Mahalo CEO: Why we risked employing convicted hacker

All developers push the envelope when they are young, "Anyone in technology knows this dark, dirty little secret," says the head of a search engine start up after a staff member was jailed for four years for cyber fraud.


Jason Calacanis, founder and CEO of search engine start-up, defends his decision to allow former security researcher John Schiefer to continuing working at his firm even after discovering he was a convicted felon.

Schiefer was sentenced to four years in prison last week after pleading guilty in 2007 to illegal access to computers, illegal interception of data and wire fraud. He is the first person to be charged under federal wiretap statutes for using a botnet to steal data and commit fraud.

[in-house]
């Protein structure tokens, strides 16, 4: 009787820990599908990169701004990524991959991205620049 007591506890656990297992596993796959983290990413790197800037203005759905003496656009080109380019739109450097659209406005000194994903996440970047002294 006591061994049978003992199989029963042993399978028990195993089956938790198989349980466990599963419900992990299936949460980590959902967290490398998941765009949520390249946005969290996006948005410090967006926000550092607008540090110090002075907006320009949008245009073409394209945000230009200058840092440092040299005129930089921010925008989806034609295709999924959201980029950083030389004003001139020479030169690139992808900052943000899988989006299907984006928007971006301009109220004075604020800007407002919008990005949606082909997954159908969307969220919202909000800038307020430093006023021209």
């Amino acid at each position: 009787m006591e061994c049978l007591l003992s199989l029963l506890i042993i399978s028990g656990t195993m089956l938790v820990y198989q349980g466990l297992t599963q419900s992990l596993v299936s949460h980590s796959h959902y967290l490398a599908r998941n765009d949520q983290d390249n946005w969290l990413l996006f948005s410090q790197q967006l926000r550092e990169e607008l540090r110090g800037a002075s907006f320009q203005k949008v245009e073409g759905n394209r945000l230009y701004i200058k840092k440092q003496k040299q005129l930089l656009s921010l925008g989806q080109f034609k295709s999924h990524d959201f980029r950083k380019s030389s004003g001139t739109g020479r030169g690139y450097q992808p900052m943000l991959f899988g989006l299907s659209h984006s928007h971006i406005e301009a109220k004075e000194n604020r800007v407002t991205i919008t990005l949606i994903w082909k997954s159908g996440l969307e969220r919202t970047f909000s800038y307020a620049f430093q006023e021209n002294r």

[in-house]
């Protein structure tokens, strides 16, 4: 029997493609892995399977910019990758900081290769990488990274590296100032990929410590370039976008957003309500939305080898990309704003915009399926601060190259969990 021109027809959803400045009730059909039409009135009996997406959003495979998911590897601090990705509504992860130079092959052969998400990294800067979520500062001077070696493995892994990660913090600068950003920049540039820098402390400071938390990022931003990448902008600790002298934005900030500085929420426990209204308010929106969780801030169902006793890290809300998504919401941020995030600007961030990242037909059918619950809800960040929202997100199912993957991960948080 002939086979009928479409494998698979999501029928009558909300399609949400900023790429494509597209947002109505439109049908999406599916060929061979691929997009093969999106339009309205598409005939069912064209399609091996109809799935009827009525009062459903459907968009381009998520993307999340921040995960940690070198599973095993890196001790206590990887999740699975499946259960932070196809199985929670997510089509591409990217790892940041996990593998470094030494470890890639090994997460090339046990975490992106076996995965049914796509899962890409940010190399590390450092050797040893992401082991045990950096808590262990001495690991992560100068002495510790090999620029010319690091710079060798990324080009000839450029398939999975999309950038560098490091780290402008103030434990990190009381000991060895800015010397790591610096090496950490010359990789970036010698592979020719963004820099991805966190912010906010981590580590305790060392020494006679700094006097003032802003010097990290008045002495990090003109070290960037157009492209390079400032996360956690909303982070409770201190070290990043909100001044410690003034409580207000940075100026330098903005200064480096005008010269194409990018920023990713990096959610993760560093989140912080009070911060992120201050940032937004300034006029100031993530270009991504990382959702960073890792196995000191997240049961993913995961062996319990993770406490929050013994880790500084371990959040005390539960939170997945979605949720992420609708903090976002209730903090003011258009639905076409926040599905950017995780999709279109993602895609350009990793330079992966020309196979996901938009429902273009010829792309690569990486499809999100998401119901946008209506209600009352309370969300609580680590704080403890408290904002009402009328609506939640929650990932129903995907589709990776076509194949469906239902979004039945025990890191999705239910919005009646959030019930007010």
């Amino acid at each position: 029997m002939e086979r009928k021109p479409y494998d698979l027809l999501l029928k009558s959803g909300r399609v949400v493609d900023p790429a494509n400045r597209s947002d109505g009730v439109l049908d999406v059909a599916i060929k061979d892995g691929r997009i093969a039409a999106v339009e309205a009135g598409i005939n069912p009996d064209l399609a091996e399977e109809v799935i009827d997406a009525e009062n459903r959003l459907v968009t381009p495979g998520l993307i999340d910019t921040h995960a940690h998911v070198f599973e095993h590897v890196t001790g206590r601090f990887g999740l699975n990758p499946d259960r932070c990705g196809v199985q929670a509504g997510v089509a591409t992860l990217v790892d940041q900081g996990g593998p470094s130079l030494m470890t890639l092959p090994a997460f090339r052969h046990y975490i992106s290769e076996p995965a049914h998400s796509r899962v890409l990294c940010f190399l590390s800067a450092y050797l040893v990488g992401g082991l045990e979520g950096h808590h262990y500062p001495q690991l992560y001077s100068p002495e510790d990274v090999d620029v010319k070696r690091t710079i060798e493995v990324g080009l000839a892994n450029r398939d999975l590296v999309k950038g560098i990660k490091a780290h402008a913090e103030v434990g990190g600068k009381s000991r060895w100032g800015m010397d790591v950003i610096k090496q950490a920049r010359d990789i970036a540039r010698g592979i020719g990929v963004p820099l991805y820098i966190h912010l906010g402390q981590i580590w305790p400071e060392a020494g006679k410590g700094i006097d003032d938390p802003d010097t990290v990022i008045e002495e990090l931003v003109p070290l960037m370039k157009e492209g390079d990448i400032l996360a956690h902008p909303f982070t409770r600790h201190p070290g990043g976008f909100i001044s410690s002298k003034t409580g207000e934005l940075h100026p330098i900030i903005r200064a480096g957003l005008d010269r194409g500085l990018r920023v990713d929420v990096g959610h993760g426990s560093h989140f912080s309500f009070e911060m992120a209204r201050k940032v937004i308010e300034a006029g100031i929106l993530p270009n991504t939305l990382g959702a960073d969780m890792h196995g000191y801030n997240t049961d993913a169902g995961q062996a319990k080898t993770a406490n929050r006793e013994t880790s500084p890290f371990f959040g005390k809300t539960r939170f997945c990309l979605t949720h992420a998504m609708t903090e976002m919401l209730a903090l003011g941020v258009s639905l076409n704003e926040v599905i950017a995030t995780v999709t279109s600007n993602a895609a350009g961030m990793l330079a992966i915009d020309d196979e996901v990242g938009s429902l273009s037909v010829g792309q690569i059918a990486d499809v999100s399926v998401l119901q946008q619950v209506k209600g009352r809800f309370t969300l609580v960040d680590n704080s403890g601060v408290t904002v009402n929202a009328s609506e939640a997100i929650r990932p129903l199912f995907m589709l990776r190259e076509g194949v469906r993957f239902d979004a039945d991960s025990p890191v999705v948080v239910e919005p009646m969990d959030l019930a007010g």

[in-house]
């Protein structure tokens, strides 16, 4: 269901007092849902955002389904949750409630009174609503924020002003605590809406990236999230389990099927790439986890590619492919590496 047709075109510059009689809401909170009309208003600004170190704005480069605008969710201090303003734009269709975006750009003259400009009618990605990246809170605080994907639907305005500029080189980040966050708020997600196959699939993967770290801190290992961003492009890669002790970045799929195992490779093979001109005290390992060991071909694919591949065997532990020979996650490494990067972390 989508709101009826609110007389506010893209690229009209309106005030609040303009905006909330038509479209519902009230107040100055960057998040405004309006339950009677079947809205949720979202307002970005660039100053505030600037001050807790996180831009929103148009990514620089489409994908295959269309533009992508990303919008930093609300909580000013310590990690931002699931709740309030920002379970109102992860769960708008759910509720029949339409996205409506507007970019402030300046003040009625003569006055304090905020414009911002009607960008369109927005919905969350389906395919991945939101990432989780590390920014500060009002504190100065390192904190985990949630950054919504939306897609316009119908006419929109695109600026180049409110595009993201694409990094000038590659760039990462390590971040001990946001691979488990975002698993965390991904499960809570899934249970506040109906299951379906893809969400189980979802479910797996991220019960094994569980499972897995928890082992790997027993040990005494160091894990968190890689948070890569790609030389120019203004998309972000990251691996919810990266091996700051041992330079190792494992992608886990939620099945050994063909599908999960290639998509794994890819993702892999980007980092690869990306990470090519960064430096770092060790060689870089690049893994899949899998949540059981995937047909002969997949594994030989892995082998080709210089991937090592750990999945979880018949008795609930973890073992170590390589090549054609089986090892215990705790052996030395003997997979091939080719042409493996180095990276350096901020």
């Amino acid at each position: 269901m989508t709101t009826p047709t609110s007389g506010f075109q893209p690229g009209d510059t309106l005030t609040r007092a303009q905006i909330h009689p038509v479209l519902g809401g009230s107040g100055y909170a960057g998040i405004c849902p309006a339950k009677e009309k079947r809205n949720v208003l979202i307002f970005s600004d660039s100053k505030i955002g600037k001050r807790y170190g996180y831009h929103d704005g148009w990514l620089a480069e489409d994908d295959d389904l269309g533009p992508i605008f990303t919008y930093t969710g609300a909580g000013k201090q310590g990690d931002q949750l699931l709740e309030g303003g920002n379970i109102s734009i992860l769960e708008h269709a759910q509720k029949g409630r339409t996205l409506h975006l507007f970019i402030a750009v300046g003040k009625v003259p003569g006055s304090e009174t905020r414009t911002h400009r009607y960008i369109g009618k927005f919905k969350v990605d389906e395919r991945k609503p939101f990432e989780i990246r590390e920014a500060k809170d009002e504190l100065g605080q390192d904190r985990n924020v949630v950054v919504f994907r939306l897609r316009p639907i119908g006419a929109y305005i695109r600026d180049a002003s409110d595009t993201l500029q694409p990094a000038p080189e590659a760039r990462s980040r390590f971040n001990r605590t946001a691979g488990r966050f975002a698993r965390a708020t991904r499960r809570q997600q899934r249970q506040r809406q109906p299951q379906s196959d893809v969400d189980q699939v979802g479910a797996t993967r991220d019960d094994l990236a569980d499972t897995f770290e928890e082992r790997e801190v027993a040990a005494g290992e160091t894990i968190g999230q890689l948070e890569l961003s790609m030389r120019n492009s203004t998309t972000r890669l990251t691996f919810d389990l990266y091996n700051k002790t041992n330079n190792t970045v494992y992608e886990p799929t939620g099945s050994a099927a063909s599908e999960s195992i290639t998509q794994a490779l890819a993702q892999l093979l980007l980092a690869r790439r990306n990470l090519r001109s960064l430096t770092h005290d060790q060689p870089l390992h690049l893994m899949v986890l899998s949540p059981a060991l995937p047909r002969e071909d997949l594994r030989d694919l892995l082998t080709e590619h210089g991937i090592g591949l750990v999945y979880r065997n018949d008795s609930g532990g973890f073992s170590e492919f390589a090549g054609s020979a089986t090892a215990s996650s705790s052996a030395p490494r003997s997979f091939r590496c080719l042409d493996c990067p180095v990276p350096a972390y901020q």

Schiefer and his accomplices infected more than 250,000 PCs, and stole usernames and passwords they used to break into PayPal and other financial accounts.

Calacanis, who was at the sentencing, expressed in a blog post his support for Schiefer, and wished that he had been sentenced to supervised home arrest instead of incarceration in a federal penitentiary.

Calacanis said that when Mahalo first hired Schiefer, the company did not know about his background. And when it found out about his crime, the company could have fired him on the spot because that was the "easy choice," Calacanis wrote.

"But rather than do that, the company decided to give Schiefer another chance, after hearing about his tough childhood, his anger issues and how he'd found a level of peace by being at Mahalo.

Calacanis said that while Schiefer might have been an "angry stupid kid" when he launched his botnet attacks, all developers pushed the envelope when they were young. "Anyone in technology knows this dark, dirty little secret," Calacanis said in his blog.

Calacanis detailed whsy he supported Schiefer in the folllowing email interview.

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